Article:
Do you encourage a culture of competition in your organization in order to motivate your employees? This Idea shows that doing so may also promote corruption and unethical behaviour. In the face of local competition, firms operating in the New York air-pollution testing industry were found to be more likely to behave unethically. Read on to find out the implications of this finding for your organization.
Competition has traditionally received much praise, particularly from economists who point to its contributions in lowering market prices and also improving the quality of goods and services. However, recent research from schools including Marshall School of Business and UCLA Anderson School of Management has shown that intense competition can in fact naturally lead to unethical behaviour. Focusing on the automobile smog-testing industry, Victor Bennett led a study that found that, despite its plus points, sometimes competition can actually lead to corruption.
“There’s a strong sentiment that competition is a positive thing,” says Bennett. “It makes firms more efficient, makes service quality and products better and drives down prices. But it works through giving customers what they want, and sometimes doing so is bad for others.”
They looked at just over 28 million emissions tests from smog check facilities in New York— one of the US states required by the federal Environmental Protection Agency to institute vehicle emissions testing programs. This system tests for excessive carbon monoxide, hydrocarbons, nitrogen oxides, and for any other problem that might eventually lead to elevated emissions levels. These testing programs have been outsourced to the private sector, though those conducting tests are required to charge the same fixed price for the service; as such, they cannot compete for business through price and must do so on the basis of quality.
Primarily, Bennett et al looked at whether increased competition was associated with a greater likelihood of testing results being fraudulently manipulated. Indeed, they found that vehicles were much more likely to pass tests if they were tested at a facility that was located near a competitor. In other words, companies were more likely to be lenient where perhaps the cars should actually have failed tests in the face of local competition.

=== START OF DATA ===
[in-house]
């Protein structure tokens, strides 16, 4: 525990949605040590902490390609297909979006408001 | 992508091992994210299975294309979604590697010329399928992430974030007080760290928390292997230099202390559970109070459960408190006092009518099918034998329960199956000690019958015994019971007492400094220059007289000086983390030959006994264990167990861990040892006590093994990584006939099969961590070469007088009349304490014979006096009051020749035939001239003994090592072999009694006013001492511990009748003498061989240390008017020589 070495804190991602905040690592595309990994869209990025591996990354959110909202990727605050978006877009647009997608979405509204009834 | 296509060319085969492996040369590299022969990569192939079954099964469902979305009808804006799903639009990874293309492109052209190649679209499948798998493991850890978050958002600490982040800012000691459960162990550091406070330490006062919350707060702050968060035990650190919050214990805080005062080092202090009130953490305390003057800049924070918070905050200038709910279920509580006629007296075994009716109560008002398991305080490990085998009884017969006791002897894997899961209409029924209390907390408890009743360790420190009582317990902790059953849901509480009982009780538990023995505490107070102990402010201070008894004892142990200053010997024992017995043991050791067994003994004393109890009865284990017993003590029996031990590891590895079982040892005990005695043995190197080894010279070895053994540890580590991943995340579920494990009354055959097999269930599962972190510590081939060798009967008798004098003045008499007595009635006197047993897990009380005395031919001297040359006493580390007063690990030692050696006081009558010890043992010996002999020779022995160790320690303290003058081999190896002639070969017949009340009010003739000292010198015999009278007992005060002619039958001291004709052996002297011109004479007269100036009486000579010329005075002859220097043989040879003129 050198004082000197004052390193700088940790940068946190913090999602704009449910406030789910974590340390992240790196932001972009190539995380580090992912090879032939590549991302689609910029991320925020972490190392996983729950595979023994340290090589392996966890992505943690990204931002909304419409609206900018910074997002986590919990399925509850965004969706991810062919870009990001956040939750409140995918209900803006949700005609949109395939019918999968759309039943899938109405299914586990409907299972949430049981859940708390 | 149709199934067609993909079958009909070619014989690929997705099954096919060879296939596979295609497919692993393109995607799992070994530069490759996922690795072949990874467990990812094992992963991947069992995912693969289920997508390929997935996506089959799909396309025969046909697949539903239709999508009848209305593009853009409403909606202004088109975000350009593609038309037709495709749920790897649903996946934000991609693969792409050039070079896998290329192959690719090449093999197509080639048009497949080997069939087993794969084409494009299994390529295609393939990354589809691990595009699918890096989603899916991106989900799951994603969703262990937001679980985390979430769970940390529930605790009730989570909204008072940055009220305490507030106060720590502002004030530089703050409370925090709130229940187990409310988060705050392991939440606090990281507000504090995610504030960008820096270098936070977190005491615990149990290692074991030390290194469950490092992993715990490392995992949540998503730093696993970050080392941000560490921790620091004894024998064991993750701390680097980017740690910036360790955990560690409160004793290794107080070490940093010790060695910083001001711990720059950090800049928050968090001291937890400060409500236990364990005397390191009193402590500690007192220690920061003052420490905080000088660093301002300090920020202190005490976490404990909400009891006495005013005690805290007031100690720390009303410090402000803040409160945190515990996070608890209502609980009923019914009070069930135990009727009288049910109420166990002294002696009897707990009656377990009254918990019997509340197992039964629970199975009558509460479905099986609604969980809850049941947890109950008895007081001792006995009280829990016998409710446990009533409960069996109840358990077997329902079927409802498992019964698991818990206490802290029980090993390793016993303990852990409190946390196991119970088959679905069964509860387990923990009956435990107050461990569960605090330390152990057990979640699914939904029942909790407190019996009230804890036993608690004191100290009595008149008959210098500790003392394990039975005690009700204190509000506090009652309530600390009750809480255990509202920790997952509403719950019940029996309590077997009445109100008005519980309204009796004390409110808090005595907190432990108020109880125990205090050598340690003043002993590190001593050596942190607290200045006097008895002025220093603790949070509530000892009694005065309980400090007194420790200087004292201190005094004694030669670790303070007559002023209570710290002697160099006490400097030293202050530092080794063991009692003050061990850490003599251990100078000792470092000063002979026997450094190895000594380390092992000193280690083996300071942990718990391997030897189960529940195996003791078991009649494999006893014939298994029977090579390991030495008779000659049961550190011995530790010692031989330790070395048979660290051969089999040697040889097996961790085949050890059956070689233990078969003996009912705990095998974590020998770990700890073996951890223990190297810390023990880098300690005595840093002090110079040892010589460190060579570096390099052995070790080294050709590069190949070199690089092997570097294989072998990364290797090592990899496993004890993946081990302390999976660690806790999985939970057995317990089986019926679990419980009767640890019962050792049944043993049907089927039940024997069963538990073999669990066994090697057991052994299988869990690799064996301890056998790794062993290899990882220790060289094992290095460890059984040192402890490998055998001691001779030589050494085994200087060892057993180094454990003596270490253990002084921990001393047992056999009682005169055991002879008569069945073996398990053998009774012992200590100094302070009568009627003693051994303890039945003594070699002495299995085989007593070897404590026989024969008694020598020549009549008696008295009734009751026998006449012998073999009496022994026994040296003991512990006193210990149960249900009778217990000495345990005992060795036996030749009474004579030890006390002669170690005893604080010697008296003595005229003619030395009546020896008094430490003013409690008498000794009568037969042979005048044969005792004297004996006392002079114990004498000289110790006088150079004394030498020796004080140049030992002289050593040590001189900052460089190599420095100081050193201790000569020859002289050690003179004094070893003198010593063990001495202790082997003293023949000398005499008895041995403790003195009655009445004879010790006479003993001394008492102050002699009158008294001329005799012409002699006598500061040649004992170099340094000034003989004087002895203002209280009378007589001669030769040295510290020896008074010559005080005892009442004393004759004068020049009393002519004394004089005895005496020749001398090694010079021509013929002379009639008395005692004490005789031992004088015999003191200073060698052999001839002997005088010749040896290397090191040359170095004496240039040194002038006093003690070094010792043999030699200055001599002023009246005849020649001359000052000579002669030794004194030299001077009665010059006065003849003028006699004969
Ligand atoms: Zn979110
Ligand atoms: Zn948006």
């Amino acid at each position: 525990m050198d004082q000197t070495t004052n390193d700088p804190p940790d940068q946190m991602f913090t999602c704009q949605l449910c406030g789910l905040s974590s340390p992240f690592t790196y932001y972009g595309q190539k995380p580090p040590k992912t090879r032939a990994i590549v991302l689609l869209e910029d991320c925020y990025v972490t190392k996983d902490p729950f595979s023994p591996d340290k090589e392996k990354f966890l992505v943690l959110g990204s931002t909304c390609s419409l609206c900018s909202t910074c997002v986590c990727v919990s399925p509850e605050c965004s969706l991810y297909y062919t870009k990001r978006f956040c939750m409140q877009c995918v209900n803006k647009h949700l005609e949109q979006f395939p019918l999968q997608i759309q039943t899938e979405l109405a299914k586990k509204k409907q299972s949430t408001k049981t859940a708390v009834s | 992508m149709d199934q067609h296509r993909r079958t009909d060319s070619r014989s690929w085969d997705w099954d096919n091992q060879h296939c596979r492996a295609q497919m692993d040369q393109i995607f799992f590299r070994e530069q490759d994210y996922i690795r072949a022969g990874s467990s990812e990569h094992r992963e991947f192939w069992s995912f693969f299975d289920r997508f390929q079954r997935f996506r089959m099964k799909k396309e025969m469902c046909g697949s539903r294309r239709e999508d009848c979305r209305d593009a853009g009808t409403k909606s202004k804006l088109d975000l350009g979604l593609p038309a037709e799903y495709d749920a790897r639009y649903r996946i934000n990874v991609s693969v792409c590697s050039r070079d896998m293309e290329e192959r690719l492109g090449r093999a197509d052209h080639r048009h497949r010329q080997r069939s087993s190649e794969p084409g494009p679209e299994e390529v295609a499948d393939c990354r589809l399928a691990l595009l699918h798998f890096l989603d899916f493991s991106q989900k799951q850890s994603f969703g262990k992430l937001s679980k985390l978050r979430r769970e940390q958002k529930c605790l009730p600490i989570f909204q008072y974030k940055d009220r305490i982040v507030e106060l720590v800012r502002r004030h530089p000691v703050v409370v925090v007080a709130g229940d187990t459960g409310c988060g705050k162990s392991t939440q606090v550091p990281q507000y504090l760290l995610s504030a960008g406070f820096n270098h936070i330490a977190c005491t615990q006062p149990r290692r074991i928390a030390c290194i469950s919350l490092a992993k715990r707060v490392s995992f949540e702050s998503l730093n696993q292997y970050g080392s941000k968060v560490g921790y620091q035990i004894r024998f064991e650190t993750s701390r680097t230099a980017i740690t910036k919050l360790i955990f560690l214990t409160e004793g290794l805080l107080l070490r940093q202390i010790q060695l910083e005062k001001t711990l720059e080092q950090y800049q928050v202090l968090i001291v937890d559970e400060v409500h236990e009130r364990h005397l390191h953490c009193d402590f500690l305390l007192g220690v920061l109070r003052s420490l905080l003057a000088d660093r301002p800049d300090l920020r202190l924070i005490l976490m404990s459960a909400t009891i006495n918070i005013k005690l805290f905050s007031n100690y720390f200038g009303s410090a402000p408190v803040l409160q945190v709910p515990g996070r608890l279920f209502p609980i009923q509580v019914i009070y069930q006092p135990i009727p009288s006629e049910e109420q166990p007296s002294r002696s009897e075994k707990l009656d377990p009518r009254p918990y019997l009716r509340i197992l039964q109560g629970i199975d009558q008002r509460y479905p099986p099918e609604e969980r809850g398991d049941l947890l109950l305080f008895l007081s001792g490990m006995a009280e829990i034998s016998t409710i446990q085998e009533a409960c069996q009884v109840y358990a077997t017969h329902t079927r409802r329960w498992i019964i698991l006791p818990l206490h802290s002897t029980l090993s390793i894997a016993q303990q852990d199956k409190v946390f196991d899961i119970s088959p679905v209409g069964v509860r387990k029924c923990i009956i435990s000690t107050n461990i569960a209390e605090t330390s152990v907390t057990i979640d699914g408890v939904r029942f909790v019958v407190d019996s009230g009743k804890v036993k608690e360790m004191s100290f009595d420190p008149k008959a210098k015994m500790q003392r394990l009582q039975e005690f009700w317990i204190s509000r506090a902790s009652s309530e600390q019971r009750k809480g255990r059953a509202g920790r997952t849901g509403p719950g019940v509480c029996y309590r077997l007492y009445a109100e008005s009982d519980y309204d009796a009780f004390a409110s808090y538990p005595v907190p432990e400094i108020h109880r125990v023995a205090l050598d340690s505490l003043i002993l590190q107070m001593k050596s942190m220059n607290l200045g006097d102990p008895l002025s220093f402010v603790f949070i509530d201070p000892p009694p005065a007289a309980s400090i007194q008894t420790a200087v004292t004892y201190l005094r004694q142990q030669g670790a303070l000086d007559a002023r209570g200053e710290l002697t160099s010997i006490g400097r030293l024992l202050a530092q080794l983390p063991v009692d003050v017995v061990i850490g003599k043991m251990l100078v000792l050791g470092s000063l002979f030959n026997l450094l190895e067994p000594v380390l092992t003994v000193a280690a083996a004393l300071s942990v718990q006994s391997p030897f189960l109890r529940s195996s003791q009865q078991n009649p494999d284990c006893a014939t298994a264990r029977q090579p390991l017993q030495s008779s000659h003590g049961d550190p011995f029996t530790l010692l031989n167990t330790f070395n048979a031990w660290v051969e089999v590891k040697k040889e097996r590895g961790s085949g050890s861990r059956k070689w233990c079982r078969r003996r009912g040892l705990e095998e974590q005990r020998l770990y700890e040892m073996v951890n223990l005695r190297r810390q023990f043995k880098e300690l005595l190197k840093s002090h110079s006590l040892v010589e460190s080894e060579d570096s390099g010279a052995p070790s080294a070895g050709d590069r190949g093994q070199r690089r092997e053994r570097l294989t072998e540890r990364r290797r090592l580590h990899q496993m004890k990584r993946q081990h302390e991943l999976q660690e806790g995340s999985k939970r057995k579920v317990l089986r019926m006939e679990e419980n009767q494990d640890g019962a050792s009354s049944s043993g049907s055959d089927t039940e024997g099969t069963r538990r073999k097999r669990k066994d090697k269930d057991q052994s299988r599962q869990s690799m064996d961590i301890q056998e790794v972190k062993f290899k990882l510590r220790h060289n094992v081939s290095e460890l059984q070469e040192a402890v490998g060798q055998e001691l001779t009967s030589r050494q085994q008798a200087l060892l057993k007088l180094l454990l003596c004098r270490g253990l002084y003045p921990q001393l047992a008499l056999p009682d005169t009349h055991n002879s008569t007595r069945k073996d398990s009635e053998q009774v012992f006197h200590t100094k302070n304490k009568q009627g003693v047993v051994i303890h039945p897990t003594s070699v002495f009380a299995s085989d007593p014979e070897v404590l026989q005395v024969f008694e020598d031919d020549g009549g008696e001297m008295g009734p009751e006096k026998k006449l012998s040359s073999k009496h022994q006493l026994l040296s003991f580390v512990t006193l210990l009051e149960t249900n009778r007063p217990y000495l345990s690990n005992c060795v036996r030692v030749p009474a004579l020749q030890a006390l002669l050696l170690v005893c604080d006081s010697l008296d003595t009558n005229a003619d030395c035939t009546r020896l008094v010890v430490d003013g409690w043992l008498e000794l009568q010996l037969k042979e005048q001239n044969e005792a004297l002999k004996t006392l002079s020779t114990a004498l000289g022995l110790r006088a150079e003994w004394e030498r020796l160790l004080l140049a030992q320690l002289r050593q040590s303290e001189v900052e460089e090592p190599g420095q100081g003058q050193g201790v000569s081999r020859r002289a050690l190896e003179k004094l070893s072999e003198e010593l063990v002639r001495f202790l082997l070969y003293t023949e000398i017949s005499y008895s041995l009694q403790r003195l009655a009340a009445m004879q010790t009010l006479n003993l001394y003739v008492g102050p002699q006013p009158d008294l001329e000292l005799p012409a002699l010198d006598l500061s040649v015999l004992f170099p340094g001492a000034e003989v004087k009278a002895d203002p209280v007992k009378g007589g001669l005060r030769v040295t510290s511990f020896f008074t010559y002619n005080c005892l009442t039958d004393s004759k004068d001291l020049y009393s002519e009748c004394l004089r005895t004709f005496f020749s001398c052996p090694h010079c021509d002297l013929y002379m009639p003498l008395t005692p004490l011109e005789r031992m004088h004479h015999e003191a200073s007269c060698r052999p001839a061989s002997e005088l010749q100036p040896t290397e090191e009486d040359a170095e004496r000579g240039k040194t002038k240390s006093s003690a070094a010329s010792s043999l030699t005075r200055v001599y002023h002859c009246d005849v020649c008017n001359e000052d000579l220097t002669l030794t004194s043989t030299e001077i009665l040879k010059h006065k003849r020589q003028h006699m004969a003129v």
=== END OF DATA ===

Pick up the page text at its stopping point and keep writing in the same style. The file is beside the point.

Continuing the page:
They also found that the impact of competition does not necessarily affect all firms equally; new entrants, for example, are more likely to respond to competitive pressures.
Though this study examined a particular industry in the US, these findings will have implications for other types of organizations as well. Managers can take note of these findings to avoid creating a culture of corruption in their organization — discussed further below.
The findings by Bennett et al suggest that a firm’s misconduct can increase with the threat of competition, particularly in situations where price competition is restricted. Often, managers foster a culture of competition in order to motivate employees, but according to this study, this may instead induce unethical behaviour. As such, managers should strengthen monitoring and governance mechanisms in cases where market competition is high, as ultimately if their employees engage in unethical behaviour it may put their organization as a whole at risk for legal sanctions and/or loss of reputation.
They also need to be aware of the possibility that competitors could be behaving unethically in the name of competition and keep an eye on them. Otherwise, rival firms may gain advantage through illicit strategies, particularly if regulatory monitoring or enforcement in that industry is weak.
Customer-Driven Misconduct: How Competition Corrupts Business Practices. Victor Manuel Bennett, Lamar Pierce, Jason A. Snyder & Michael W. Toffel. Management Science (August 2013).
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